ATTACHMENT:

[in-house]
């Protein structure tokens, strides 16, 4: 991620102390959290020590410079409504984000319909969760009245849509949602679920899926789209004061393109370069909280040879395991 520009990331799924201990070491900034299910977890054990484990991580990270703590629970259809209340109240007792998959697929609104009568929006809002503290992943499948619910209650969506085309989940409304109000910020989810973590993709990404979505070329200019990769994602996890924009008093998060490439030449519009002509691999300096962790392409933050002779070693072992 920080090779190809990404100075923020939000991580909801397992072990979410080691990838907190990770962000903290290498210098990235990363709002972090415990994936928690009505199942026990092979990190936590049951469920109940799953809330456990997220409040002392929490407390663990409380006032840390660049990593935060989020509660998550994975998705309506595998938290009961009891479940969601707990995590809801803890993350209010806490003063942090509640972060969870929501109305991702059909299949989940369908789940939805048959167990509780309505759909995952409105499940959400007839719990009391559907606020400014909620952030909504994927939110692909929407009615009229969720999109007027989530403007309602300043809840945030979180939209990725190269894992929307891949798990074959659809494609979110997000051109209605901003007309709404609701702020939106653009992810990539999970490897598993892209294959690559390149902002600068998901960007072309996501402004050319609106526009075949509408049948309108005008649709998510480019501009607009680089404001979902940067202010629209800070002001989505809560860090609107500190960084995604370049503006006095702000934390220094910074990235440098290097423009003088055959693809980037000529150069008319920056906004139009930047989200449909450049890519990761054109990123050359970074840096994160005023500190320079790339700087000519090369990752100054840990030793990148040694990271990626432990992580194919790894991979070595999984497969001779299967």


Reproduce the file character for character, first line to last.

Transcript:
[in-house]
């Protein structure tokens, strides 16, 4: 991620102390959290020590410079409504984000319909969760009245849509949602679920899926789209004061393109370069909280040879395991 520009990331799924201990070491900034299910977890054990484990991580990270703590629970259809209340109240007792998959697929609104009568929006809002503290992943499948619910209650969506085309989940409304109000910020989810973590993709990404979505070329200019990769994602996890924009008093998060490439030449519009002509691999300096962790392409933050002779070693072992 920080090779190809990404100075923020939000991580909801397992072990979410080691990838907190990770962000903290290498210098990235990363709002972090415990994936928690009505199942026990092979990190936590049951469920109940799953809330456990997220409040002392929490407390663990409380006032840390660049990593935060989020509660998550994975998705309506595998938290009961009891479940969601707990995590809801803890993350209010806490003063942090509640972060969870929501109305991702059909299949989940369908789940939805048959167990509780309505759909995952409105499940959400007839719990009391559907606020400014909620952030909504994927939110692909929407009615009229969720999109007027989530403007309602300043809840945030979180939209990725190269894992929307891949798990074959659809494609979110997000051109209605901003007309709404609701702020939106653009992810990539999970490897598993892209294959690559390149902002600068998901960007072309996501402004050319609106526009075949509408049948309108005008649709998510480019501009607009680089404001979902940067202010629209800070002001989505809560860090609107500190960084995604370049503006006095702000934390220094910074990235440098290097423009003088055959693809980037000529150069008319920056906004139009930047989200449909450049890519990761054109990123050359970074840096994160005023500190320079790339700087000519090369990752100054840990030793990148040694990271990626432990992580194919790894991979070595999984497969001779299967």